Why we put the Christmas tree or decorate with holly

Why do we decorate the house with holly? Where does the tradition of putting the Christmas tree come from? The traditions that we respect year after year have, for the most part, a long history, and others, much less than we imagine.

At Christmas there are many customs and rituals that are passed from parents to children for generations, but often we do not ask why we do it or where they come from. We tell you

Christmas traditions of decorating the house

Like the mistletoe, it is a perennial plant, which remains green when most have lost their leaves, which is why in antiquity it had a sacred character. Tradition advised hanging holly branches on the doorstep of houses to ward off evil spirits. Currently it is a protected species.

Although the ornaments that decorate the Christmas tree, as we know them today, were created in the 18th century by the glassblowers of Bohemia, they are an evolution of the elements with which the primitive peoples adorned their sacred trees, of which inherited its symbology. The lights, substitutes of the candles, represent the purification, the light of the world (Christ); the horseshoe is credited with the power to protect; the bells signify joy and also have a purifying and protective function; the stars attract domestic happiness; the balls and apples are propitiatory signs of abundance, and the pineapples, symbol of immortality.

Christmas tree
For many peoples of antiquity, the Christmas tree especially, the oak ?? It represented the spirits of Nature and was an object of worship as a symbol of fecundity and immortality. The Germanic tribes celebrated 2000 years ago the winter solstice around a fir tree, which they illuminated in an ancestral rite that represented the end of the short days and the long nights. Currently gifts are placed for children at the foot of the tree.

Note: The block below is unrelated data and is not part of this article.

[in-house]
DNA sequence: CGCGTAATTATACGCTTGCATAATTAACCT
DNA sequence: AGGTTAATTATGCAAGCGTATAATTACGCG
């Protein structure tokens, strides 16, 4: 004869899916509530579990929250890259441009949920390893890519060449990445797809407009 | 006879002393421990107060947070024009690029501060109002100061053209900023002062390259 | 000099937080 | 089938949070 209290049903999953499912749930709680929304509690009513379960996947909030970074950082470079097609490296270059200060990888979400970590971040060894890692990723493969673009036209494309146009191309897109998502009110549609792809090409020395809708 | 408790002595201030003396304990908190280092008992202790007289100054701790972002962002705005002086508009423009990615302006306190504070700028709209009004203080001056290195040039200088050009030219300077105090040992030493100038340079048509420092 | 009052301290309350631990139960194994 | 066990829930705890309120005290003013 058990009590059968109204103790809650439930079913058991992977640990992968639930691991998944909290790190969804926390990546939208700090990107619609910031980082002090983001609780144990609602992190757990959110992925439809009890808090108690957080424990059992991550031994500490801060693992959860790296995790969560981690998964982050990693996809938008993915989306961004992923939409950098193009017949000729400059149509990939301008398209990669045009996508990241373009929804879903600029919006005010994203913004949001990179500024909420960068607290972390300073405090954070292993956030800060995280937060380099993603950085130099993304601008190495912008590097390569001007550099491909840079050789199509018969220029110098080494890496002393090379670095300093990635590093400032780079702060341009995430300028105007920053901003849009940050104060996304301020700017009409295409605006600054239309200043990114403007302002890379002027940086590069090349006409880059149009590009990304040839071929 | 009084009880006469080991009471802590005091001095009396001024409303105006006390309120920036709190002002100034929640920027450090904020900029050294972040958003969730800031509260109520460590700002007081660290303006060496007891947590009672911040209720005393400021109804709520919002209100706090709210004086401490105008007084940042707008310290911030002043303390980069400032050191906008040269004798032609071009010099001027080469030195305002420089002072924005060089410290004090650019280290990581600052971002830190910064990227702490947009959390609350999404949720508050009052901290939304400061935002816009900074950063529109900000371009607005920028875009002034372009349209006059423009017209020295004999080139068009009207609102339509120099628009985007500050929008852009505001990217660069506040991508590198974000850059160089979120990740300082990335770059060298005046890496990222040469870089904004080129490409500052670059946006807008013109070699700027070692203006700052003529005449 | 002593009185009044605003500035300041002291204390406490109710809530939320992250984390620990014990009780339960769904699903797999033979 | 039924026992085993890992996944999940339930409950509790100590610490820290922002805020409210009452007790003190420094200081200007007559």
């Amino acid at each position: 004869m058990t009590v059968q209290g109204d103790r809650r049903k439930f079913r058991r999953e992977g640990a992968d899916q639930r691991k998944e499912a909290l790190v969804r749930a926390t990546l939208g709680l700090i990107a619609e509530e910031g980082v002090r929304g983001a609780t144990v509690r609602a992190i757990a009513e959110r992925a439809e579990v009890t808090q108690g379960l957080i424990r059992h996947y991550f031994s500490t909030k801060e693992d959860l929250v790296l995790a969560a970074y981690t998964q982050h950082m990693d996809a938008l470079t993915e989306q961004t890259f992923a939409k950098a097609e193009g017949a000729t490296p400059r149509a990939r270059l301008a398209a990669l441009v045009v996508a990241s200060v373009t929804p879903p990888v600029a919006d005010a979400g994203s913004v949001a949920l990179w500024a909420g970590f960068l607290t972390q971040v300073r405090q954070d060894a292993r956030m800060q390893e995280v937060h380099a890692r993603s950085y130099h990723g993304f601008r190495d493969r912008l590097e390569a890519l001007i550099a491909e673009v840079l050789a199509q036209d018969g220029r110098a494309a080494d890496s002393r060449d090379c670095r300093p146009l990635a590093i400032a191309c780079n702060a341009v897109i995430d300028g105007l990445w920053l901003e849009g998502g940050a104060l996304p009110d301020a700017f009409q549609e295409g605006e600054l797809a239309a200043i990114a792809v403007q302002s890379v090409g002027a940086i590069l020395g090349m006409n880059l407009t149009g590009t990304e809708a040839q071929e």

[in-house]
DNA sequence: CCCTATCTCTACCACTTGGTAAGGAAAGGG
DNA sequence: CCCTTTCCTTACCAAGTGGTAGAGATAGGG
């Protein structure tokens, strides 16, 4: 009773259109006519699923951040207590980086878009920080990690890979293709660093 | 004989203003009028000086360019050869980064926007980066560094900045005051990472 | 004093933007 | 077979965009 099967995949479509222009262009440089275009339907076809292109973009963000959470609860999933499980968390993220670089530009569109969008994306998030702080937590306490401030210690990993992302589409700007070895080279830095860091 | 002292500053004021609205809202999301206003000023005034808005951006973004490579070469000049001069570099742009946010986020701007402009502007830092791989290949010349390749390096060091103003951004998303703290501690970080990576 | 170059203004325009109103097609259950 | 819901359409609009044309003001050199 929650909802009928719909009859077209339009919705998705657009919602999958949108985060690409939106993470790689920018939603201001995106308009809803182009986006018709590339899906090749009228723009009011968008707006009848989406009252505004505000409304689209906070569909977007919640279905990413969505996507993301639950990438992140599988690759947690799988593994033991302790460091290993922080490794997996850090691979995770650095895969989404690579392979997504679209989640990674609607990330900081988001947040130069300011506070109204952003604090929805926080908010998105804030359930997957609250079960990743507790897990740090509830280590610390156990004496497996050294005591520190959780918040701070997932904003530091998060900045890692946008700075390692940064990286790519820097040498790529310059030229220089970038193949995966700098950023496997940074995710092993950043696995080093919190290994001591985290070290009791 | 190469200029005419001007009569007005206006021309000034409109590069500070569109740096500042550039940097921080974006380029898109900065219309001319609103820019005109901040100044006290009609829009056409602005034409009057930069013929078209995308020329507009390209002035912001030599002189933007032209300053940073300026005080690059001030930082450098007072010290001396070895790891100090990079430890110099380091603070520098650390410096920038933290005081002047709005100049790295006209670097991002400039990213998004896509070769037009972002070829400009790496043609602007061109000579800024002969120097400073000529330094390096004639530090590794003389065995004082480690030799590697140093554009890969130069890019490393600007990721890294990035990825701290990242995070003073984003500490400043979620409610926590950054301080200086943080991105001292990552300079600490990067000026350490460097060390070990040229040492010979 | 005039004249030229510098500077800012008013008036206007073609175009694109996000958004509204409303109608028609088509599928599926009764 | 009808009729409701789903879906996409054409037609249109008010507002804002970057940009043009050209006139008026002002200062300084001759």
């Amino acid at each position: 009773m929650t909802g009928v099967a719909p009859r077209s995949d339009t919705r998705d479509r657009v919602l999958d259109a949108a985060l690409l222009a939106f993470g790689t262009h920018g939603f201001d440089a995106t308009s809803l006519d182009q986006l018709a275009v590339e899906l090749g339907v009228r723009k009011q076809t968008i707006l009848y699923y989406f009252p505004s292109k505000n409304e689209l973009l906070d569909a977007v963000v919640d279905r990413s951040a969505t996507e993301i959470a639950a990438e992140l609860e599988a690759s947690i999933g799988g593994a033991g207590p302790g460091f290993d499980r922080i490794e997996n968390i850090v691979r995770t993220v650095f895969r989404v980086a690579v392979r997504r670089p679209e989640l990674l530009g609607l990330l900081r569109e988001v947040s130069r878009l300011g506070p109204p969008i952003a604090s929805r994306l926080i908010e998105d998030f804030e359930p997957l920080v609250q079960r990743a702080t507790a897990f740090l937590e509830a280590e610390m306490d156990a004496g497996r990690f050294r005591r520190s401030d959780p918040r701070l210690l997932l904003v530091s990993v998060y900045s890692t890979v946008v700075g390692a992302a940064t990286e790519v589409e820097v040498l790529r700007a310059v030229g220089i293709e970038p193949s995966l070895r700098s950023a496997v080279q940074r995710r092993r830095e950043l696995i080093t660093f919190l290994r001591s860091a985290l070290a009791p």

In the middle of the VIII century of our era, the rite was Christianized. There is evidence that in the sixteenth century the tradition of Christmas fir was rooted in Alsace. The tradition came to England in the eighteenth century and became popular during the reign of Queen Victoria. Later it spread to other countries, such as France or the United States. In Spain it began to popularize in the 60s of the twentieth century.

It is a parasitic plant of pines and oaks, with healing properties and closely linked to Celtic mythology. In the Anglo-Saxon countries, the mistletoe is placed on the doors of the houses to give good luck. Another tradition states that hugging under a branch of mistletoe on New Year’s Eve brings happiness and fertility.

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